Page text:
House votes to end money for NPR, Senate passes spending bill
WASHINGTON — The House voted Thursday to cut off financing for National Public Radio, with Democrats and Republican fiercely divided over both the content of the bill and how it was brought to the floor.
Strong in number and spirit, Republican freshmen hold sway
WASHINGTON — The last speaker was Rep. Steve Southerland, freshman lawmaker from Florida, and so he dug deep. Drawing on the two things that propel him through each day — his experience as funeral home operator, and his general loathing of all things Washington — Southerland politely lit into Republican House leaders one day last week, explaining that he had not come to Washington to whack the federal budget this year by one dollar less than the $100 billion he had pledged to cut in his campaign.
Senate stalls bill to repeal gay exclusion policy in military
WASHINGTON — In a blaze of unusual bipartisan fury, a military policy bill that would repeal the ban on gay and lesbian soldiers serving openly in the military stalled in the Senate on Thursday, severely diminishing the chances of ending the Clinton-era policy this year.
Schumer readies possible leadership bid if Reid defeated
WASHINGTON — Sen. Charles E. Schumer shipped $500,000 to Nevada in recent weeks to help Harry Reid, the Senate majority leader and Schumer’s political patron and close friend, as he fights for his political life in Nevada.
MIT alum Carly Fiorina in race for U.S. Senate seat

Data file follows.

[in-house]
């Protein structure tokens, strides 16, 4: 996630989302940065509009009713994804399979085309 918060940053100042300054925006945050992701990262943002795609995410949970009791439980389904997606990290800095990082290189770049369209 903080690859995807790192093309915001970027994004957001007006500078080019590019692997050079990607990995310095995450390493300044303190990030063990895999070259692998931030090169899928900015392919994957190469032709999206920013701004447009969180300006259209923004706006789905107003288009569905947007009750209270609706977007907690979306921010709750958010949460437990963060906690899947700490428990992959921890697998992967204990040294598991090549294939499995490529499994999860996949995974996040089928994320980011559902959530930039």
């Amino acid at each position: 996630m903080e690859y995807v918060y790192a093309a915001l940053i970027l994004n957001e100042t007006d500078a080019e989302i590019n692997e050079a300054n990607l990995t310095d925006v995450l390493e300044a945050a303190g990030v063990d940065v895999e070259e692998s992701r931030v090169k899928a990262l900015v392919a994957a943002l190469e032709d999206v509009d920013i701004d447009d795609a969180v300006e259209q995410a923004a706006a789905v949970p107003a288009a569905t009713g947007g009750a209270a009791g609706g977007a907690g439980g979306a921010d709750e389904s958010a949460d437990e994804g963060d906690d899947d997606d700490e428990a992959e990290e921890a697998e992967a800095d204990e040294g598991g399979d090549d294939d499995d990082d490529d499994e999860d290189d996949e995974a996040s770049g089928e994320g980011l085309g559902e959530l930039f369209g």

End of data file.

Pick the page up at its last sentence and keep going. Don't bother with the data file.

You can parse a voting record. Flip-flops — political ones — are fair game. But don’t talk about a woman’s hair.
H1N1 Vaccine Is Fresh Fodder For Opponents
People who do not believe in vaccinating children have never had much sway over Leslie Wygant Arndt. She has studied the vaccine debate, she said, and came out in favor of having her 10-month-old daughter inoculated against childhood diseases. But there is something different about the vaccine for the H1N1 flu, she said.
Renewed Attention for Longstanding California Water Issues
In a sign that a deal addressing California’s longstanding water supply problems may be near, Gov. Arnold Schwarzenegger convened a special session of the Legislature on Monday to revisit a package of water bills.
In Budget Deal, California Shuts $42 Billion Gap
Take-home pay for Californians is about to shrink. Jeans, hammers, burgers and fries will cost more. Public school children will make due with old textbooks and find more classmates sitting next to them. Parents will receive fewer tax benefits, and state university students will pay 9 percent more in tuition.
Firefighters Get Edge on Wildfires as Wind Eases
Firefighters gained the upper hand against three blazes raging over a 130-mile stretch of Southern California on Monday, as scores of residents picked over the charred remains of their homes and state officials took a new look at how to prevent a recurrence of the destruction.
At State Level, Lawmakers Increasingly Try to Limit Guns
State lawmakers across the country are ramping up efforts to pass new restrictions on guns, following nearly a decade in which state legislative efforts have been dominated by gun advocates.
Bush Makes California Visit; Wildfire Fatality Count Rises
President Bush toured Southern California on Thursday as investigators got down to the work of determining how one sunny fall day last weekend erupted into a 16-fire storm now in its fifth day.
California Struggles to Resolve Disruptive Financial Deadlock
California lawmakers scrambled Wednesday to end a deadlock over the state’s overdue budget, as $1 billion in payments to hospitals, nursing homes, colleges and dozens of state suppliers ground to a halt.